2. First Amendment Claim

Al-Habashy also asserts a First Amendment retaliation claim against Hubbard and Doyle. Specifically, Al-Habashy alleges that she engaged in protected speech when she complained about employment discrimination, that Hubbard and Doyle "took adverse action against [her] to include affecting and terminating her employment, " and that her protected speech "was a substantial or motivating factor in these defendants' decision to take adverse action against [her]." 2d Am. Compl. ¶¶ 132-35.

a. Qualified Immunity

To the extent that Al-Habashy's First Amendment claim is asserted against Hubbard and Doyle in their individual capacities, the DJJ defendants argue that Hubbard and Doyle are entitled to qualified immunity. "Qualified immunity protects government officials from civil damages in a § 1983 action insofar as their conduct does not violate clearly established statutory or constitutional rights of which a reasonable person would have known.'" Edwards v. City of Goldsboro , 178 F.3d 231, 250 (4th Cir. 1999) (quoting Harlow v. Fitzgerald , 457 U.S. 800, 818 (1982)). "In determining whether a defendant is entitled to qualified immunity, a court need not first determine whether the defendant actually violated the plaintiff's statutory or constitutional rights." Stickley v. Sutherly , 416 F.Appx. 268, 271 (4th Cir. 2011) (citing Pearson v. Callahan , 555 U.S. 223 (2009)). Rather, "the court may first determine whether the right in question was clearly established' at the time of the alleged violation, and if it was not, the court need go no further." Id.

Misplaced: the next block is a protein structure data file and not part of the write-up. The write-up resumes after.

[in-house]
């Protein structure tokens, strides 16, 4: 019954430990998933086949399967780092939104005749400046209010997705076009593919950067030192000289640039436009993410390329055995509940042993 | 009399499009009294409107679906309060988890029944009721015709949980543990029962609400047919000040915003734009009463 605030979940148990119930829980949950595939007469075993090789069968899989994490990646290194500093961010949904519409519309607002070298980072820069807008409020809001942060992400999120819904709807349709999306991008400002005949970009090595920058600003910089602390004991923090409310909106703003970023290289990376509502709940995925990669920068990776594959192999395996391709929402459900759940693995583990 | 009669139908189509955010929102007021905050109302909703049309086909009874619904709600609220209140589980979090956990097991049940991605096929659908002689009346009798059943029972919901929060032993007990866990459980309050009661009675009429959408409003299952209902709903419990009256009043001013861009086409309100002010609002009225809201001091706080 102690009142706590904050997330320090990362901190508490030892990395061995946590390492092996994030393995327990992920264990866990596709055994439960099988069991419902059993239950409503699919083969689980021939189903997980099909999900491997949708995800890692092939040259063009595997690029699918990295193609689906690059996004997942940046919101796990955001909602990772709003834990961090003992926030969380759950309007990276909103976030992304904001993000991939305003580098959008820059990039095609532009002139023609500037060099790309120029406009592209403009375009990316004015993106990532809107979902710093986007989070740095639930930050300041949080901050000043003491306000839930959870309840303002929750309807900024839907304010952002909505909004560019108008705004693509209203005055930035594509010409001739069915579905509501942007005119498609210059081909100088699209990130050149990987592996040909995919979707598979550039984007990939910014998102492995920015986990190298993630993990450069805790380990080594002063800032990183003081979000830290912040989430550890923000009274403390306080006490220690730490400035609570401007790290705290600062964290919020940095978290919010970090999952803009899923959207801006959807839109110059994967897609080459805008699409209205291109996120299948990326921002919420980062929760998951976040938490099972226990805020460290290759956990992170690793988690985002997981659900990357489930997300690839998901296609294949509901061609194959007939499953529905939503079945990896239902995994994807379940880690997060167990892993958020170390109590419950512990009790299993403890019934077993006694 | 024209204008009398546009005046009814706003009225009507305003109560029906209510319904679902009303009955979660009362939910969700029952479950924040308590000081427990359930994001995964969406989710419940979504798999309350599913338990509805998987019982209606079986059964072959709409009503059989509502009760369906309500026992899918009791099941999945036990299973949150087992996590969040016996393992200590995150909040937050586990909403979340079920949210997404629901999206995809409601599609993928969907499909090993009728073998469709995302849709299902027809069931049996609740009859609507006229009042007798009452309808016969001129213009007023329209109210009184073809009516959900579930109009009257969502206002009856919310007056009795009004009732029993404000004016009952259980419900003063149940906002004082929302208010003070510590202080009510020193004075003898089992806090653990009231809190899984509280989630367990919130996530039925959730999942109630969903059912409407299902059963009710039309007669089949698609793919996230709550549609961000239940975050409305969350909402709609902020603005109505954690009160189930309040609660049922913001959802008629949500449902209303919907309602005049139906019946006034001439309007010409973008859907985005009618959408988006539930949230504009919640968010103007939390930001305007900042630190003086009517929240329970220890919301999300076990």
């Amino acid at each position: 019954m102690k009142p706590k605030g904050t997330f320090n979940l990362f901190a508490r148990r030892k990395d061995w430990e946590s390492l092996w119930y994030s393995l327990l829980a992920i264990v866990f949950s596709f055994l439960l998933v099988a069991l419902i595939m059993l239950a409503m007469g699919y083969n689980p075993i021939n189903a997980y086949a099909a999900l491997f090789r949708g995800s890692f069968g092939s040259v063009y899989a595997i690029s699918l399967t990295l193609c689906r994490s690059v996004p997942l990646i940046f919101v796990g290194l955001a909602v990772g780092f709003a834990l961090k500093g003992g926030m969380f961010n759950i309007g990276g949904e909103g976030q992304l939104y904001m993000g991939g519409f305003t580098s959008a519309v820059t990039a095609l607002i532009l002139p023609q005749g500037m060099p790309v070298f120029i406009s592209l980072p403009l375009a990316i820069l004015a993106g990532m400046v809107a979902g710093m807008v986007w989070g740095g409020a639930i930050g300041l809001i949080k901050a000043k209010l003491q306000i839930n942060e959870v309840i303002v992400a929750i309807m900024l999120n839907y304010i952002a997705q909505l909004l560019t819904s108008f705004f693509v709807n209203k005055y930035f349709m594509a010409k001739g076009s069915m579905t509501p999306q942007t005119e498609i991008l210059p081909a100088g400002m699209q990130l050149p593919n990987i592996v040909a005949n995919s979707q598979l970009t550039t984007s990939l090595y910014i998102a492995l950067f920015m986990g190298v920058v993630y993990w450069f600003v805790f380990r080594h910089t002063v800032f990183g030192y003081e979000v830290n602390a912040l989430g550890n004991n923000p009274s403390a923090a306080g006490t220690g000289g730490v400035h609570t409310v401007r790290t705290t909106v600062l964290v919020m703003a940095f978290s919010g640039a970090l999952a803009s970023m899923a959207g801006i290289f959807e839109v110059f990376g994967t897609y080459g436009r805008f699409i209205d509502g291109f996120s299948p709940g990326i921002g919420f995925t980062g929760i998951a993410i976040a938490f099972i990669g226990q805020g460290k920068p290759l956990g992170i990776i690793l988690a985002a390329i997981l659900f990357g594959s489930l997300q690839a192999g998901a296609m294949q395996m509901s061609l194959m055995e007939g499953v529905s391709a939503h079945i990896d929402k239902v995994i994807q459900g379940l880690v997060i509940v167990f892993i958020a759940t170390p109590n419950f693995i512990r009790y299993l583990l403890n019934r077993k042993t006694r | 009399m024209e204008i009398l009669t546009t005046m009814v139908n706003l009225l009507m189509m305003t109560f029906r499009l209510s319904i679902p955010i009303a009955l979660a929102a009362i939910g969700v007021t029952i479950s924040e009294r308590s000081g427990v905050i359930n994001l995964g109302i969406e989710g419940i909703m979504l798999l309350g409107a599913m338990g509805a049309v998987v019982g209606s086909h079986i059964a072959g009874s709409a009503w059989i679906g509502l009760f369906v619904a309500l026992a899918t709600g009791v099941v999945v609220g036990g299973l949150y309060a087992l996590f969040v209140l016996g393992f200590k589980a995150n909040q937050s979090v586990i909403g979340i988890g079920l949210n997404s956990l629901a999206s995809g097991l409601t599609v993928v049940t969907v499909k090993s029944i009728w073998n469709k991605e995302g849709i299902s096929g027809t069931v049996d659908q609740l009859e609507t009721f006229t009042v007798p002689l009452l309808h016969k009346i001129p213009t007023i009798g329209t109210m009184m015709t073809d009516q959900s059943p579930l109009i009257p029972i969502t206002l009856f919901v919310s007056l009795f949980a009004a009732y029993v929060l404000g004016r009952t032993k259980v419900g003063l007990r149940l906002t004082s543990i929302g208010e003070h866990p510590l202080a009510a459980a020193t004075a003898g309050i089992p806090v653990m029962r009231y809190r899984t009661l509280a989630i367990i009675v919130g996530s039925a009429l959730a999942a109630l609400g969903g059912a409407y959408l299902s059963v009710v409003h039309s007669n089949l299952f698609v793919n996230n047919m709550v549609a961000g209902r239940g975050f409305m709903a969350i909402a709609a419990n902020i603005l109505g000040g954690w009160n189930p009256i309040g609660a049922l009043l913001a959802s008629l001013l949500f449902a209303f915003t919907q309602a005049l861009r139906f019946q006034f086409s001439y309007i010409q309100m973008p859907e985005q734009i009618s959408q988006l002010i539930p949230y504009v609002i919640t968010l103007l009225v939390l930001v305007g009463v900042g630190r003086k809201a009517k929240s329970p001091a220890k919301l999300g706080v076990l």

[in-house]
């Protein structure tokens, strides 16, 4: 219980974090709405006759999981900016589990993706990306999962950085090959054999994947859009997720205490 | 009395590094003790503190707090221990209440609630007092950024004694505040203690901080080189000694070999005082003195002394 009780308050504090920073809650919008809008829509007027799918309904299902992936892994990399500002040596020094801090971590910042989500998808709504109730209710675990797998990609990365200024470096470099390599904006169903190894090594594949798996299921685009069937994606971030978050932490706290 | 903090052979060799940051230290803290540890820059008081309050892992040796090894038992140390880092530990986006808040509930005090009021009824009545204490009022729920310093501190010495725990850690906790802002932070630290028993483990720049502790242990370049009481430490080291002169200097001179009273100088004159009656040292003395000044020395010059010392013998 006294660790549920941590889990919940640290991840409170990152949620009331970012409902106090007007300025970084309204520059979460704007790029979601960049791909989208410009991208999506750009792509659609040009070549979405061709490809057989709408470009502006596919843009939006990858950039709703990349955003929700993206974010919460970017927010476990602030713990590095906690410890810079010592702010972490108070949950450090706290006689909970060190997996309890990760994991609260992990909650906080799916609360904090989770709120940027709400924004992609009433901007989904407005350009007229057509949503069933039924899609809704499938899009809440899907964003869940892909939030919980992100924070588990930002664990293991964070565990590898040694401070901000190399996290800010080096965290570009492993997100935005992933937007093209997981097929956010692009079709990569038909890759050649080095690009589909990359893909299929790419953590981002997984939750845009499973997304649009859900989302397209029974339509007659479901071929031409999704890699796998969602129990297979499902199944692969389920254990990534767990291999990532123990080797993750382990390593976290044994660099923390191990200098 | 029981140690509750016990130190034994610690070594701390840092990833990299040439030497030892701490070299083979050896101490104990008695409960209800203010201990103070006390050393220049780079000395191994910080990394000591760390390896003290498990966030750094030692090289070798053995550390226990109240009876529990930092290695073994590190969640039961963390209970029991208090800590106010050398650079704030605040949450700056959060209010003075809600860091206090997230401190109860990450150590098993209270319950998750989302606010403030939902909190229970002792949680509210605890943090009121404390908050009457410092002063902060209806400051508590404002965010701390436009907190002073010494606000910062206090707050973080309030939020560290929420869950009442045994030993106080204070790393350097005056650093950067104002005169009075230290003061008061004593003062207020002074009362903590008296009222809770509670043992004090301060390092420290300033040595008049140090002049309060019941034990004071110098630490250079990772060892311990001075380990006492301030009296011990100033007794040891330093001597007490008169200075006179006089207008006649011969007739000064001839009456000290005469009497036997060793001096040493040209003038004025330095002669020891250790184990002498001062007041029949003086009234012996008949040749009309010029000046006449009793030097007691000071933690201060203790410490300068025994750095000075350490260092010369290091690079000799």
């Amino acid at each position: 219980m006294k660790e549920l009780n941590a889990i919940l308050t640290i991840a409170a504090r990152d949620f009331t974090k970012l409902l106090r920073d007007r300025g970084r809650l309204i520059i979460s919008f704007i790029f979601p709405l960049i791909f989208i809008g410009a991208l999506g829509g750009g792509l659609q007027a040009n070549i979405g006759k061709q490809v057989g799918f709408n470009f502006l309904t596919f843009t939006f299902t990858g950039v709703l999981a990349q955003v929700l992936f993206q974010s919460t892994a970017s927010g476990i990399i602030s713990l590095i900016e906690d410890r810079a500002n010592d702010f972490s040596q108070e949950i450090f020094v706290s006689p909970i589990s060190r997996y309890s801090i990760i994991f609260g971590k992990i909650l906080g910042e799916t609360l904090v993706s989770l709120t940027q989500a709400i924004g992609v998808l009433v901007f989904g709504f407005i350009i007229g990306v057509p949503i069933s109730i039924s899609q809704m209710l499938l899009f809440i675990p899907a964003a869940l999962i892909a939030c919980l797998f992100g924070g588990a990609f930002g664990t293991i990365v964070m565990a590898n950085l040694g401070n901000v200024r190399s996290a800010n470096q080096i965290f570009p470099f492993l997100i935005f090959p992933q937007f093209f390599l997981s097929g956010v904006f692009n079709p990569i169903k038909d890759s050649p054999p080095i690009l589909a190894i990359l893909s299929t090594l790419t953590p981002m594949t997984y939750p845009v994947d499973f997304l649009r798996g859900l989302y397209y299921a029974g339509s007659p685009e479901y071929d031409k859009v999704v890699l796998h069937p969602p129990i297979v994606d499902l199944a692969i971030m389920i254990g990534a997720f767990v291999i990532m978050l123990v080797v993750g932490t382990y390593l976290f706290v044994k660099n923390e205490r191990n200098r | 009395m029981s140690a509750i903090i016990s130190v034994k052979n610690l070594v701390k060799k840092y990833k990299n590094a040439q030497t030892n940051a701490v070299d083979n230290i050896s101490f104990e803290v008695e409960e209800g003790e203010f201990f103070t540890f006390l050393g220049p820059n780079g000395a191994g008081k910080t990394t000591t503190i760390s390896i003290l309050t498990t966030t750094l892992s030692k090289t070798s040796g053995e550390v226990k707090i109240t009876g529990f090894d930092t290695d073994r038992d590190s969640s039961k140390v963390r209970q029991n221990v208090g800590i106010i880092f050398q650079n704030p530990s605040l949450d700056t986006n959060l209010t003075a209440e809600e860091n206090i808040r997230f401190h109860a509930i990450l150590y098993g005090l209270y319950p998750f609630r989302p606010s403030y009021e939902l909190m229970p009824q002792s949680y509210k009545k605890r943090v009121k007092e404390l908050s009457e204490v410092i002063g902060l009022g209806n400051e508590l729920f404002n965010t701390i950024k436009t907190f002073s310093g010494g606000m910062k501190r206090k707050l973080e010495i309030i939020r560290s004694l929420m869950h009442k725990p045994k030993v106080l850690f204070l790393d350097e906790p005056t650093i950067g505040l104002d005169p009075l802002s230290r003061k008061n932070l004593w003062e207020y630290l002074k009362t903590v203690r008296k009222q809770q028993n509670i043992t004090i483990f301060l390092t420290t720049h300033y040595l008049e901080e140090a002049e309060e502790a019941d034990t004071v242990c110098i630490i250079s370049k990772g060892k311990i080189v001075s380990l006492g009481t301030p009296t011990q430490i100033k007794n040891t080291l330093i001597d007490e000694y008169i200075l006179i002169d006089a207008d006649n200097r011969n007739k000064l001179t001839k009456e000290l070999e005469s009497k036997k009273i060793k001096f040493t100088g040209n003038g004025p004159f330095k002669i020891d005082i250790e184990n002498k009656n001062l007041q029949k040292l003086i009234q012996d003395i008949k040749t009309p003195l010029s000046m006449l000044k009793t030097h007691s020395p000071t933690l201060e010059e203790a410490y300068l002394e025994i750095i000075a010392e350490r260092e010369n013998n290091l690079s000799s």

In this case, the court finds such analytic flexibility to be particularly appropriate and, thus, will consider only whether Al-Habashy's right to complain about employment discrimination was clearly established at the time of her termination. "A right is clearly established if the contours of the right are sufficiently clear so that a reasonable [official] would have understood, under the circumstances at hand, that his behavior violated the right." Campbell v. Galloway , 483 F.3d 258, 271 (4th Cir. 2007). In other words, "existing precedent must have placed the statutory or constitutional question" confronted by the official "beyond debate." Ashcroft v. al-Kidd , 131 S.Ct. 2074, 2083 (2011).